Thursday, February 23, 2012

Composition Workshop in Scottsdale MARCH 2012

I will be teaching a 5 day painting workshop in Scottsdale.  I taught a similar course last year and had a great response.  The Scottsdale Artists' School is a great place to study, they staff makes it very easy on students.

This workshop will help students to simplify their compositions, learning to leave out the unimportant and strengthen composition.  A common problem I hear about from students is that they take photos for reference as well as paint studies, but have a hard time turning them into finished paintings in the studio.  This workshop will address this issue and we will learn to use the reference to help us in the studio.

Here is a course description from the Scottsdale Artists' School website:

This workshop will focus on simplifying your paintings. Having a strong foundation leads to a more successful finished piece. A common mistake in making a painting is putting too much information into the picture, without having that strong base to work on. Working both from live models and from photographs, we will take a look at simplifying your work and producing a stronger image. Classes will include daily demonstrations as well as slide shows, where we will study masters of the past and see how they simplified their work to help the final image.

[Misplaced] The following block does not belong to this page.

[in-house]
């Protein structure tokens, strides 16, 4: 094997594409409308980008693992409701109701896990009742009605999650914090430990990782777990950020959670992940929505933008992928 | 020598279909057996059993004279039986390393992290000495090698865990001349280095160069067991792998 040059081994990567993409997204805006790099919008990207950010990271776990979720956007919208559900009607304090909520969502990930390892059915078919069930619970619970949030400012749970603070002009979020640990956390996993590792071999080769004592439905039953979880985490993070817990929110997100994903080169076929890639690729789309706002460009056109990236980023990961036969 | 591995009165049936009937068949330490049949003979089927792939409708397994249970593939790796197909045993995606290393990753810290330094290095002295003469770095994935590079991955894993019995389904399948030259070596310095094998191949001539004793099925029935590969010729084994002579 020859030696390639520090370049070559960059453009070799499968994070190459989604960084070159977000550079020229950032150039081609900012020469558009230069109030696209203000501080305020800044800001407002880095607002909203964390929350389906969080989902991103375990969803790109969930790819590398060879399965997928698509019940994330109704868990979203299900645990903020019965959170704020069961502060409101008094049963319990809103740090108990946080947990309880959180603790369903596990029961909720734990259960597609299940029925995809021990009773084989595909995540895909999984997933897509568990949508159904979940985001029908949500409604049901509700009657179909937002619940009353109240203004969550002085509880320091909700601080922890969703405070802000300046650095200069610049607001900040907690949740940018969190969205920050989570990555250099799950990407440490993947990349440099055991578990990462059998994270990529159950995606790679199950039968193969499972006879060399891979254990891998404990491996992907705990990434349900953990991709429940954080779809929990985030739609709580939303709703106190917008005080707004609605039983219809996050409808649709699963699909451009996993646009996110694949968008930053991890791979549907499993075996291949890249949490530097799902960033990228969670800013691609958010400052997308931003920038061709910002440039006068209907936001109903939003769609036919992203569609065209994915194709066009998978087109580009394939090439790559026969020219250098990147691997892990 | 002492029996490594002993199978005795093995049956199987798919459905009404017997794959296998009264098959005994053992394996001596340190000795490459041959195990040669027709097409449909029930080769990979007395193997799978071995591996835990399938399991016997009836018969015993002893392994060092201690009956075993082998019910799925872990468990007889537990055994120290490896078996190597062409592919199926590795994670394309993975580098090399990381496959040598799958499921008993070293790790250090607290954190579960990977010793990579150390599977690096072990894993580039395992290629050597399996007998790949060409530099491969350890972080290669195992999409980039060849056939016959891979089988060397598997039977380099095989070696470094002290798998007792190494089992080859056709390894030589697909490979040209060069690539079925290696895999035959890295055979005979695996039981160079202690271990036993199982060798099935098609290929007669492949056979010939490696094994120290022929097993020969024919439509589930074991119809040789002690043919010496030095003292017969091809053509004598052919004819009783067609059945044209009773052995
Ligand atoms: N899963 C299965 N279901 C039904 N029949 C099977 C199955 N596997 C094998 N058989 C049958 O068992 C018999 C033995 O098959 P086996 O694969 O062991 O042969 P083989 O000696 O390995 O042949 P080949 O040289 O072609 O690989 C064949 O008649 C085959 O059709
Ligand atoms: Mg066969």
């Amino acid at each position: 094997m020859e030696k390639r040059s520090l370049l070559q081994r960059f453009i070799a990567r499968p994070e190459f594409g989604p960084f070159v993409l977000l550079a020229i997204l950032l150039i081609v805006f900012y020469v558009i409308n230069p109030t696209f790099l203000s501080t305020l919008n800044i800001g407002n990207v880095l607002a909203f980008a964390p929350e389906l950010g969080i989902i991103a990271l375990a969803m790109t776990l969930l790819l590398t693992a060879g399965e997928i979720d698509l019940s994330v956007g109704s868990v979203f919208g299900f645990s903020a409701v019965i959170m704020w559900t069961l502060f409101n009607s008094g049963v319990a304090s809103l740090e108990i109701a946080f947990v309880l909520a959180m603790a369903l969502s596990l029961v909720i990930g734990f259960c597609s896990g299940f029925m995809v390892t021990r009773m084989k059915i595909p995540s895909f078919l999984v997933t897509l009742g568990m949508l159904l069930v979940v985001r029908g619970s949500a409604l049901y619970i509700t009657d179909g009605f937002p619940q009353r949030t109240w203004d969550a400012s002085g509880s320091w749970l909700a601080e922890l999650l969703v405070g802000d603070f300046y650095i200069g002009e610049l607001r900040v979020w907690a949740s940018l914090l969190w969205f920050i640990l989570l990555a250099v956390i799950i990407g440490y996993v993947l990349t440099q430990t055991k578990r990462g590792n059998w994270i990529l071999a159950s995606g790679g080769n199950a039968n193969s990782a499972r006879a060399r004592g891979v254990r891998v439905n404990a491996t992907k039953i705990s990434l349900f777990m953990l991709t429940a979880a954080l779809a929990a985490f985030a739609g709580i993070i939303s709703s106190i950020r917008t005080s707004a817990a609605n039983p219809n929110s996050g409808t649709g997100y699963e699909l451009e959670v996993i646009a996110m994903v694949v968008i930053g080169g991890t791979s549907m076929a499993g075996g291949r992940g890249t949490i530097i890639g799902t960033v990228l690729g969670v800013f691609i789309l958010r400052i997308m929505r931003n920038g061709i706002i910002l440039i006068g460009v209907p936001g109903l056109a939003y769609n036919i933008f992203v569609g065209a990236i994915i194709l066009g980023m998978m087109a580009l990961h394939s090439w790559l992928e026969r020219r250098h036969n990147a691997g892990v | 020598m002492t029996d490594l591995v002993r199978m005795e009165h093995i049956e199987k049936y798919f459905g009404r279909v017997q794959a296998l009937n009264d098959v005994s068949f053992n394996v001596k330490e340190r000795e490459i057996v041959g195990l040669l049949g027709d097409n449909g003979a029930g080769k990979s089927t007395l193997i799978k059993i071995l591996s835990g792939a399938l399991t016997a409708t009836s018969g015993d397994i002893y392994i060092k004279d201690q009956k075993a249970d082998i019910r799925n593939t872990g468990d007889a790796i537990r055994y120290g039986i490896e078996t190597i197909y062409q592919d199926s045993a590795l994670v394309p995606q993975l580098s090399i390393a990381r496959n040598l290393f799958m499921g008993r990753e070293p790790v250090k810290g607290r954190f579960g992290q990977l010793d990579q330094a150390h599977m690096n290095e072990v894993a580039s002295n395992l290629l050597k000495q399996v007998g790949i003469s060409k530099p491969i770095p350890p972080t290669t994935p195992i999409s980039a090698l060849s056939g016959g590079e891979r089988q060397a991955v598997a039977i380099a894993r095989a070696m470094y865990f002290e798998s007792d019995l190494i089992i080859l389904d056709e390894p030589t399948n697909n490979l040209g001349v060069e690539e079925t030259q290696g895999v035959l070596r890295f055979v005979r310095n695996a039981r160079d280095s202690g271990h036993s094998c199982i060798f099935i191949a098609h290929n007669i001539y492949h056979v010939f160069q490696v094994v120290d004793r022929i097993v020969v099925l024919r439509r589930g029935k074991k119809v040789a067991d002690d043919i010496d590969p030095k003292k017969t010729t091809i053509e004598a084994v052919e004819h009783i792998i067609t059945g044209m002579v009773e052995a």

Instructor -- Logan Hagege
Logan Maxwell Hagege is a talented artist who excels in depicting the figure and landscapes. Serious study in art started for Logan when an early interest in animation sent him to a local art school. His interest quickly moved from animation to fine art while attending life drawing classes. Logan studied privately under Steve Huston and Joseph Mendez, and has drawn inspiration for his subjects from his native Southern California as well as by traveling extensively to view various landscapes in the American Southwest and the Northeast Coast of the U.S. Logan finds encouragement and guidance in masters of the past such as Gustav Klimpt, N.C. Wyeth, T.W. Dewing and Maynard Dixon. One idea that drives Logan`s work is that evolution in art is never ending, and he is constantly challenging himself with new ideas and ways of looking at the same subject.

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